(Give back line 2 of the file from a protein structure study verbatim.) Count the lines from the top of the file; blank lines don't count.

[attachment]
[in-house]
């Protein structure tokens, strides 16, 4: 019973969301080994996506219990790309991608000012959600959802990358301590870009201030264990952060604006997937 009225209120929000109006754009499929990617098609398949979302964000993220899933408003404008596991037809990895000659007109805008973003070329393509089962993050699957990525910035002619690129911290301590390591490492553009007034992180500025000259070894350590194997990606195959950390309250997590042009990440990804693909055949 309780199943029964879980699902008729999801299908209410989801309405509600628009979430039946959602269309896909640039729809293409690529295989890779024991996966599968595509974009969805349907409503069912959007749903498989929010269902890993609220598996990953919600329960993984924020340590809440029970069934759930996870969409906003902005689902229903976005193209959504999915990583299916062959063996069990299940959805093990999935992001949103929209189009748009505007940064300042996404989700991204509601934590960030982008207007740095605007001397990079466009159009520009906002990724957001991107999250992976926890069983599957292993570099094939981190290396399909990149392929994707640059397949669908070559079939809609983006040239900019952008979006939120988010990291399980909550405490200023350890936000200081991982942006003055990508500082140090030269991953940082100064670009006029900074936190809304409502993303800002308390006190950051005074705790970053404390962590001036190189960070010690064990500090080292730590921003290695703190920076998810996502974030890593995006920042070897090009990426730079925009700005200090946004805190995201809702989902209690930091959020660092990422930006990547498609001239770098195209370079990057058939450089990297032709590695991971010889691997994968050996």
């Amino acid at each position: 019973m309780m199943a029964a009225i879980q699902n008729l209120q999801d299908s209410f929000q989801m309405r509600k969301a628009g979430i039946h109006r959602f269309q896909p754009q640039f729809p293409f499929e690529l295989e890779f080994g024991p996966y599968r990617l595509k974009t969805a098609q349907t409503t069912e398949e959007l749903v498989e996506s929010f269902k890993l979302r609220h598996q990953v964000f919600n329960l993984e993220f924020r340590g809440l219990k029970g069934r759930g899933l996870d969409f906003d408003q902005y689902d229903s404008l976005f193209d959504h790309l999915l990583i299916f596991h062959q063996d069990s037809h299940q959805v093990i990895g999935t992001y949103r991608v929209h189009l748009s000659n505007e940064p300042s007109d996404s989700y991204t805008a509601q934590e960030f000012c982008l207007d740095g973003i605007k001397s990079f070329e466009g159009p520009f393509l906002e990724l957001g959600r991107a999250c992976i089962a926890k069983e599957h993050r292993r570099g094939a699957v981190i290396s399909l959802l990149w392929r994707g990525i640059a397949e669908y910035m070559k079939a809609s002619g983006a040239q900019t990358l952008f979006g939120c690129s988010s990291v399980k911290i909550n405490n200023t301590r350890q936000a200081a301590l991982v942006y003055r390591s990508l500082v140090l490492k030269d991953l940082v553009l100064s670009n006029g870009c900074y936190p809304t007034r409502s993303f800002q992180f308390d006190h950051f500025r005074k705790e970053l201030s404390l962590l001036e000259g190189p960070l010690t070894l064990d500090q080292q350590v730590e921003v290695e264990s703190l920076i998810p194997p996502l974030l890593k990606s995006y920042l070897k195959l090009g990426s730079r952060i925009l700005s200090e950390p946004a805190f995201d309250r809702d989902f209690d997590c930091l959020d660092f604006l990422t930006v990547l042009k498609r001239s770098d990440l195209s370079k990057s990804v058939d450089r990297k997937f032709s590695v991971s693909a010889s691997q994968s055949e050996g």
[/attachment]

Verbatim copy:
């Protein structure tokens, strides 16, 4: 019973969301080994996506219990790309991608000012959600959802990358301590870009201030264990952060604006997937 009225209120929000109006754009499929990617098609398949979302964000993220899933408003404008596991037809990895000659007109805008973003070329393509089962993050699957990525910035002619690129911290301590390591490492553009007034992180500025000259070894350590194997990606195959950390309250997590042009990440990804693909055949 309780199943029964879980699902008729999801299908209410989801309405509600628009979430039946959602269309896909640039729809293409690529295989890779024991996966599968595509974009969805349907409503069912959007749903498989929010269902890993609220598996990953919600329960993984924020340590809440029970069934759930996870969409906003902005689902229903976005193209959504999915990583299916062959063996069990299940959805093990999935992001949103929209189009748009505007940064300042996404989700991204509601934590960030982008207007740095605007001397990079466009159009520009906002990724957001991107999250992976926890069983599957292993570099094939981190290396399909990149392929994707640059397949669908070559079939809609983006040239900019952008979006939120988010990291399980909550405490200023350890936000200081991982942006003055990508500082140090030269991953940082100064670009006029900074936190809304409502993303800002308390006190950051005074705790970053404390962590001036190189960070010690064990500090080292730590921003290695703190920076998810996502974030890593995006920042070897090009990426730079925009700005200090946004805190995201809702989902209690930091959020660092990422930006990547498609001239770098195209370079990057058939450089990297032709590695991971010889691997994968050996």